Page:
Remote Sensing Technician

These professionals collect data from satellite imagery and airborne sensors to create maps showing natural resource locations, infrastructure, or environmental changes.

What’s the Work Environment of a Cartographer Like?

As a cartographer, your work environment can be as varied and diverse as the landscapes you map. Let me explain. Broadly, the nature of your work can be divided into two parts — office work and fieldwork.

Whether in the office or the field, your work is usually a mix of solitary and collaborative. You will often spend hours alone, focused on intricate details on the map. But collaboration also comes naturally. You may frequently work with teams and engage in discussions with geographers, engineers, planners, environment scientists, and even policymakers.

Here’s a breakdown of what both environments are like. 

Office Work

In the office environment, cartographers generally work in front of a computer using state-of-the-art software to draft and refine maps. They analyze and interpret data, run complex spatial calculations, and create visual representations of geographical information. Your offices are usually comfortable, well-lit spaces equipped with the latest technology. 

At a desk job, you would spend a substantial amount of time sitting, so incorporating small physical activities or gentle exercises throughout the day is a good idea to remain fit. Maintaining good posture while working also helps in reducing any potential health issues.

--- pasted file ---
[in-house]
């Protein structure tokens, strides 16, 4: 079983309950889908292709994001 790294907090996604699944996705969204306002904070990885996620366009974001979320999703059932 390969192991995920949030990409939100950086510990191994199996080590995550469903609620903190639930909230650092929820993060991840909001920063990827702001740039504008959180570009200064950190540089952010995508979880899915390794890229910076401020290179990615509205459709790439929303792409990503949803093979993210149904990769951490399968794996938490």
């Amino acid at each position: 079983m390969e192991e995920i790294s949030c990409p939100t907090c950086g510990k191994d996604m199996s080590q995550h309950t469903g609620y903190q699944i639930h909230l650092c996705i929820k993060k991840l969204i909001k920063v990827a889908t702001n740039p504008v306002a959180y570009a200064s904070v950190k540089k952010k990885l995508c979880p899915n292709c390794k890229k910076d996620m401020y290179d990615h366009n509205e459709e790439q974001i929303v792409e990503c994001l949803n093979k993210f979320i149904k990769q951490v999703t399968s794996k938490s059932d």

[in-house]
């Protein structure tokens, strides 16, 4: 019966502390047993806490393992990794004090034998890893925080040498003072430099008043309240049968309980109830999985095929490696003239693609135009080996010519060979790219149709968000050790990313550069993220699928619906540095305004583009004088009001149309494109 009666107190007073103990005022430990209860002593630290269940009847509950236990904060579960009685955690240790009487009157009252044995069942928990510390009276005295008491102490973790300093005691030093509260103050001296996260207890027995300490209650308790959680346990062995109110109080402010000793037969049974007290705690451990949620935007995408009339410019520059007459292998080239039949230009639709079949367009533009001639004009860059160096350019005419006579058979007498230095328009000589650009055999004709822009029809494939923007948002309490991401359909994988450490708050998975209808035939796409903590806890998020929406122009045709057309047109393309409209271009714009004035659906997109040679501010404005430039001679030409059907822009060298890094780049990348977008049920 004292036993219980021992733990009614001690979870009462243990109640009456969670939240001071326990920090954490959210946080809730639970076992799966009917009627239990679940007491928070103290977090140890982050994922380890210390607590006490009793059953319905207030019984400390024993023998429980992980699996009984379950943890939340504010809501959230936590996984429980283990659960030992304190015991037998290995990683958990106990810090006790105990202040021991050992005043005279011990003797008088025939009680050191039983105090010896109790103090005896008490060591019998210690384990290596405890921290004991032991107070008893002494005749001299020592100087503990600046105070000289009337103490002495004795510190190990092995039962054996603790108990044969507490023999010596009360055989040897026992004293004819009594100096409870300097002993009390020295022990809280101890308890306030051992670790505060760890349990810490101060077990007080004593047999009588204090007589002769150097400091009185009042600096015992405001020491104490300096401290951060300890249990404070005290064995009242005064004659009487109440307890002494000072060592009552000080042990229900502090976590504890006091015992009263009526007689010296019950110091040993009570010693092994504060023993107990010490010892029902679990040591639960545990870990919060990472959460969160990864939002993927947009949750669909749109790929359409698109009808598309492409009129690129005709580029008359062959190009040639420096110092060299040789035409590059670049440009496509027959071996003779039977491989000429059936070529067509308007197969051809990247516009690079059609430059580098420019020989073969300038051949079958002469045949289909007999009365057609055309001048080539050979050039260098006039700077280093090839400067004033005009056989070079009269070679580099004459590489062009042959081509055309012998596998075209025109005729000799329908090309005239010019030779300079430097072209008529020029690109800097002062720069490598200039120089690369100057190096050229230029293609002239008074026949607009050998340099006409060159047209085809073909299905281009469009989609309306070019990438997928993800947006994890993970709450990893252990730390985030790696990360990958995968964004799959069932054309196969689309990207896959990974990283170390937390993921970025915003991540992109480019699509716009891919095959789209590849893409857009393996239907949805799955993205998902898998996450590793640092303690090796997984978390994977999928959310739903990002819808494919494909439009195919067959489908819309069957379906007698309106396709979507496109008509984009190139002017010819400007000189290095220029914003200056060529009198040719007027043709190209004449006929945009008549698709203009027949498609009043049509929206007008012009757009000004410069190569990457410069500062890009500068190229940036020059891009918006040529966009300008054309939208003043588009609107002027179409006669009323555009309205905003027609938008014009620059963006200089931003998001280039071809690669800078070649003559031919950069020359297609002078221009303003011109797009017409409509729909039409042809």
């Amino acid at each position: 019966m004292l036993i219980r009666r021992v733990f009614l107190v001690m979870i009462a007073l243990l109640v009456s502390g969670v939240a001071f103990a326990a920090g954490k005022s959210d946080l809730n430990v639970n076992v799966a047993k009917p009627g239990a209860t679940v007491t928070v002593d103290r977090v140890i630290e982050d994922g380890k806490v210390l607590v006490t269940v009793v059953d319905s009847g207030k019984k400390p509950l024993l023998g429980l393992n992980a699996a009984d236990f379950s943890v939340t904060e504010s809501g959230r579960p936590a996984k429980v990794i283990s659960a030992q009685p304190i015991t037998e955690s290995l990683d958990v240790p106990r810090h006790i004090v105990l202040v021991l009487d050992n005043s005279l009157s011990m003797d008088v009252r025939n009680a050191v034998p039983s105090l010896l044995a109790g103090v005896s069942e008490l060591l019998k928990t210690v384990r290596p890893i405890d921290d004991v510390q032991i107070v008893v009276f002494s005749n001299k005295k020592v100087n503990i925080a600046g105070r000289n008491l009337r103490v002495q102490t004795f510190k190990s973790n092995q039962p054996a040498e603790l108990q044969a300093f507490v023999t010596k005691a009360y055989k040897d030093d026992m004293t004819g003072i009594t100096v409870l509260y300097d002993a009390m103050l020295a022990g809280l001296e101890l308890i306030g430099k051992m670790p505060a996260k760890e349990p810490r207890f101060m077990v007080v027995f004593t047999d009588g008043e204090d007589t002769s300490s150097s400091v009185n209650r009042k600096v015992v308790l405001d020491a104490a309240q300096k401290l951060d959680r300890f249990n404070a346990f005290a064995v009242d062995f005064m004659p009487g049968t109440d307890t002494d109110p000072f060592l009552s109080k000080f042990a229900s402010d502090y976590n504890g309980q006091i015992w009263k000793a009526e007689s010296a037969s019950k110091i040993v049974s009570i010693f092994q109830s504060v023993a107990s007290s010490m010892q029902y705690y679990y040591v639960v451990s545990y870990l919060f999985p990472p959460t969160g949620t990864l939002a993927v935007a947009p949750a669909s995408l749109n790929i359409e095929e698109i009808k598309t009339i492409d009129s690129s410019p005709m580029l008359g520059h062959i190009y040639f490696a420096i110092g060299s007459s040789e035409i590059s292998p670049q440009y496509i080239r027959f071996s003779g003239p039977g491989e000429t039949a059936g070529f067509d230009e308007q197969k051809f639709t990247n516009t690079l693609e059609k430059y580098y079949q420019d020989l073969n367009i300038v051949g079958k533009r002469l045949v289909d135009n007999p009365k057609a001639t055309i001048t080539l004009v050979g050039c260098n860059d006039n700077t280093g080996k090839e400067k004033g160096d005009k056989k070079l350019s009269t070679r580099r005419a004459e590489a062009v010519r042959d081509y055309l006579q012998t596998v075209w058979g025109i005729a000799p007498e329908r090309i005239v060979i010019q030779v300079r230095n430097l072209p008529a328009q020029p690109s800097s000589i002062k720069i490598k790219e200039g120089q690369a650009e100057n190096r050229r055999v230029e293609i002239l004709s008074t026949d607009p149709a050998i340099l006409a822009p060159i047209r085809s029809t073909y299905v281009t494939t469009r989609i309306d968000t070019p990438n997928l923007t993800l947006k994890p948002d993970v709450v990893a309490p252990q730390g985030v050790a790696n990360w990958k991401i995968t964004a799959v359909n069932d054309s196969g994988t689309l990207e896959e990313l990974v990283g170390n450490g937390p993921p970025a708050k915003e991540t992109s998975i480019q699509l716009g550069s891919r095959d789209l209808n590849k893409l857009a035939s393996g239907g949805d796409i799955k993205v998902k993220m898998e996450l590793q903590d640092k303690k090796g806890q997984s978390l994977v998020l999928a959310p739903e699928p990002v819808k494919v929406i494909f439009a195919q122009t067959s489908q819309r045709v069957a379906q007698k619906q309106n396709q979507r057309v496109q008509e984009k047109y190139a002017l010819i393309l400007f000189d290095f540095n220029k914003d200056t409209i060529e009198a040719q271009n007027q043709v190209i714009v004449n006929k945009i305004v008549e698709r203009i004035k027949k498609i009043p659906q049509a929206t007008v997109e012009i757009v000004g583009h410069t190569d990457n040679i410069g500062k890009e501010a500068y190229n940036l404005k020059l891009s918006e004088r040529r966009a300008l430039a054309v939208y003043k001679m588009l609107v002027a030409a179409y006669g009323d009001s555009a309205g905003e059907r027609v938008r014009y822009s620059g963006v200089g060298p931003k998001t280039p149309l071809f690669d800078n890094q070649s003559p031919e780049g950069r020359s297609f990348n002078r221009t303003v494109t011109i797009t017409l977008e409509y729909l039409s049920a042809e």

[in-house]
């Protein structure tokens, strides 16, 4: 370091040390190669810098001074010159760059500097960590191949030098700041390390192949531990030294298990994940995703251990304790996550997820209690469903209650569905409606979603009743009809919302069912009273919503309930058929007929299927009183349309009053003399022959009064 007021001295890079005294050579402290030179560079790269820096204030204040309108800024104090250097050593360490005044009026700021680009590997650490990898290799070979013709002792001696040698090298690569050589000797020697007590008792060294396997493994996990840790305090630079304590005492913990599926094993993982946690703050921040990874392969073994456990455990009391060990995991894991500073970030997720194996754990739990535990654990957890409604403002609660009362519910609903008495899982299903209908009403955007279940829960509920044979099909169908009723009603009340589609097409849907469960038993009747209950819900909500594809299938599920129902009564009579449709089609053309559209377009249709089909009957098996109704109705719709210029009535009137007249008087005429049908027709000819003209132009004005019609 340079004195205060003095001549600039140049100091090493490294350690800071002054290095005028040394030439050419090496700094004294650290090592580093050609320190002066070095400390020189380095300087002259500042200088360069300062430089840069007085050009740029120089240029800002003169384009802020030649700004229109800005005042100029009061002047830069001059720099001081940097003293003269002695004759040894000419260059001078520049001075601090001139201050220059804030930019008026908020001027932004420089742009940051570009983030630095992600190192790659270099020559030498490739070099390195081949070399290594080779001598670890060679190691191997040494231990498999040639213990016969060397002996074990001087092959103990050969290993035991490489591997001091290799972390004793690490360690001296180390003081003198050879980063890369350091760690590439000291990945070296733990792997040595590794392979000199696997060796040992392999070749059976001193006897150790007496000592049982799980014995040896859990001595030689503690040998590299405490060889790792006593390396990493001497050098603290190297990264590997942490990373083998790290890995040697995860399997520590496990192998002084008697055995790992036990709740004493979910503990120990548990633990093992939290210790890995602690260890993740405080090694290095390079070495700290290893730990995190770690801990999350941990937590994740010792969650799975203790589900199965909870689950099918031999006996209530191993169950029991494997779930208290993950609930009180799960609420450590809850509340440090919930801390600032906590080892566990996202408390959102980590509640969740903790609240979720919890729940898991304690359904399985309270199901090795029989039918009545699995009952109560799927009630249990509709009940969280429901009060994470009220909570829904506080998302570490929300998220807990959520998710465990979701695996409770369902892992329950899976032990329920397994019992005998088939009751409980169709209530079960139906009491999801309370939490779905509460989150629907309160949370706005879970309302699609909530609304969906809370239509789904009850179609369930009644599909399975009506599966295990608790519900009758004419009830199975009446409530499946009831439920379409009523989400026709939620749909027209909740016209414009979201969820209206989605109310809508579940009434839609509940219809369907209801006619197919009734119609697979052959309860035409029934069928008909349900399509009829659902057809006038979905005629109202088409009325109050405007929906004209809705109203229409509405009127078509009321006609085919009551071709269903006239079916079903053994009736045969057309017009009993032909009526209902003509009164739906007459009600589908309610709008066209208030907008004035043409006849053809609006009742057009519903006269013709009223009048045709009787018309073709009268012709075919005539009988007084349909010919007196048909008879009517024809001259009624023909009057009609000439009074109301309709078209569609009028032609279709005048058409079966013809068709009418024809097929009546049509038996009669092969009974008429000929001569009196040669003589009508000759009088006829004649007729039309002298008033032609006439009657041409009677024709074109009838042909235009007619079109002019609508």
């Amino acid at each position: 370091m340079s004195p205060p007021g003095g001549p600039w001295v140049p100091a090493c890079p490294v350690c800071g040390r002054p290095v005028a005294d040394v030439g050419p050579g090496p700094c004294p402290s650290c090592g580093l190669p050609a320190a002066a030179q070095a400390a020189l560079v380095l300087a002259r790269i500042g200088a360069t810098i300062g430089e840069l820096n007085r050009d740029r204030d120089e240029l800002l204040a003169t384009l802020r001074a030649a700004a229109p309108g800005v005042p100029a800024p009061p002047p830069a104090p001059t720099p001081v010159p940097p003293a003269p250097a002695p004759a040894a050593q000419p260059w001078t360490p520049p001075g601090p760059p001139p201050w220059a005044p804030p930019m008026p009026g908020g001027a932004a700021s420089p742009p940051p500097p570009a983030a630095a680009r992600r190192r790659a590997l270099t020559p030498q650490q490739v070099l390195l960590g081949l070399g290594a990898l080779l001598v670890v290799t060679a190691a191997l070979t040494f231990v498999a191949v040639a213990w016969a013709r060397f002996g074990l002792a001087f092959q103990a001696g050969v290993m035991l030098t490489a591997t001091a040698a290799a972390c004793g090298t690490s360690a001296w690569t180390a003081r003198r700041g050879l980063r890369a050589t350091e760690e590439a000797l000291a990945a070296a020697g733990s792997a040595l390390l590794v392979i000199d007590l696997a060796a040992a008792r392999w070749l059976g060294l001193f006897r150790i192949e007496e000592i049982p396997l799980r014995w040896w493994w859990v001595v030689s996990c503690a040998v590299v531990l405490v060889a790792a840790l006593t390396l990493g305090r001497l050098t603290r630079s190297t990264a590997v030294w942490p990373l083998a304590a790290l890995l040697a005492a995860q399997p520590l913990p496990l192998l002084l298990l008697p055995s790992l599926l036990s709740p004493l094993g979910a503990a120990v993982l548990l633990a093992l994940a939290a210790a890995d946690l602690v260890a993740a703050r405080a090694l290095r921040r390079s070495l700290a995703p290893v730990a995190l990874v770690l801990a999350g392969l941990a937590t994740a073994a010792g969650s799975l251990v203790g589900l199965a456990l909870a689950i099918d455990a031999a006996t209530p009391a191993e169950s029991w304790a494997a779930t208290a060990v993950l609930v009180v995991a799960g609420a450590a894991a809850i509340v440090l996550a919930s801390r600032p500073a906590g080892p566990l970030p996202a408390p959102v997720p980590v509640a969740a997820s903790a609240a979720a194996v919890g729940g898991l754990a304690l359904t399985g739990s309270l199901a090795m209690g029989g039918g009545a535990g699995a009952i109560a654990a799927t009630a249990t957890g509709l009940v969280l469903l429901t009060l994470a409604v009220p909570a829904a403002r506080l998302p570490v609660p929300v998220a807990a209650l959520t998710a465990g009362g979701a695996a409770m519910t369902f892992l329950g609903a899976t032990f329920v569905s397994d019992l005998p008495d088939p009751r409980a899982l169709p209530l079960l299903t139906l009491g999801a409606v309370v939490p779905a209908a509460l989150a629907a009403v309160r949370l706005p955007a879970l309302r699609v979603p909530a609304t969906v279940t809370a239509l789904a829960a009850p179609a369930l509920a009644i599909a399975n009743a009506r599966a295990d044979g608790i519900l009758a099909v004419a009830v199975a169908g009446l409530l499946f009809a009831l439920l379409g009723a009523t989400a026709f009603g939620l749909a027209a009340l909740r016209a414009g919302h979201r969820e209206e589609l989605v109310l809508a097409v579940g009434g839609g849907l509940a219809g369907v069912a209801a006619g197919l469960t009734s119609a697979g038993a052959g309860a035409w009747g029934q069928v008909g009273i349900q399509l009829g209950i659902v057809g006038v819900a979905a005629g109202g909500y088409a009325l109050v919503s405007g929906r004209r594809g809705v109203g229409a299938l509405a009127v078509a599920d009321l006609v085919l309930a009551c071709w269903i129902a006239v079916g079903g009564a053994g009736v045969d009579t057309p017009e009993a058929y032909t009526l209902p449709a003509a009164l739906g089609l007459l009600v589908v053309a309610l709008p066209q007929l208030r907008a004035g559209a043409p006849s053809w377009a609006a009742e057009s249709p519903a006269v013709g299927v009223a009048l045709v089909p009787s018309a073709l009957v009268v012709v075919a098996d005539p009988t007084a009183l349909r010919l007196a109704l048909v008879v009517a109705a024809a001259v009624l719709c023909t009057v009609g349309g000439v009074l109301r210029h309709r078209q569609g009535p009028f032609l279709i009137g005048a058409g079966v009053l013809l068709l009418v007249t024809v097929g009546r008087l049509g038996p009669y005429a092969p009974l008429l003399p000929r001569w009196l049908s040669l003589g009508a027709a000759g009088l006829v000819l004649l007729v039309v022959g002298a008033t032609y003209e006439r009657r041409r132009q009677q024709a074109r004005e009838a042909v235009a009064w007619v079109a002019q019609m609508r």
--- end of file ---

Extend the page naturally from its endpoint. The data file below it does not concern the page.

For instance, collecting primary data can sometimes take you to different corners of the country or even the world. You might climb hills, traverse forests, or sail across rivers to capture the most accurate geographical data. 

You could be using a myriad of tools ranging from traditional compasses and measuring devices to modern GPS and remote sensing equipment. Fieldwork can be challenging, but it is rewarding and breaks the monotony of working indoors.

Skills and Requirements to Become a Cartographer

As an aspiring cartographer, there are certain skills and requirements you need to equip yourself with. You’ll need both hard and soft skills to excel and thrive in the field of cartography. 

These skills are absolutely essential as they will guide and assist you in your daily tasks, such as collecting data, understanding and analyzing spatial relationships, and bringing raw data to life in the form of a map. 

Hard Skills

In terms of hard skills, a solid background in geography can give you a heads-up. Combining this with relevant knowledge in the use of Geographic Information Systems (GIS) software will significantly elevate your ability to excel in this field. GIS software is the primary tool used by cartographers to collect, store, retrieve, analyze, and display geographic information. 

For example, proficiency in using software like ArcGIS and QGIS would be particularly beneficial. Moreover, a good understanding of data analysis techniques, mathematics, and spatial analysis will also be a significant asset.

Soft Skills

As for soft skills, things look a little bit different. A few skills you’ll want to have in your repertoire include: 

  • Attention to detail: A small error can have broad impacts, altering directions or misrepresenting geographical features. 
  • Problem-solving: Problem-solving skills come in handy as you often face challenges during the map creation process that require swift and effective solutions.
  • Analytical skills: You’ll be looking at data from different angles, making connections, interpreting, and working out the most accurate way to represent that data on a map. 
  • Communication skills: You don’t want a map that’s difficult to comprehend, causing confusion and misunderstanding. So, developing strong communication skills can significantly impact how effectively you can make your maps tell their stories.

Remember, these are just a couple of the key skills to hone in on if you’re interested in being a cartographer.

Educational Requirements for Being a Cartographer

The path to becoming a cartographer often starts with a strong educational foundation.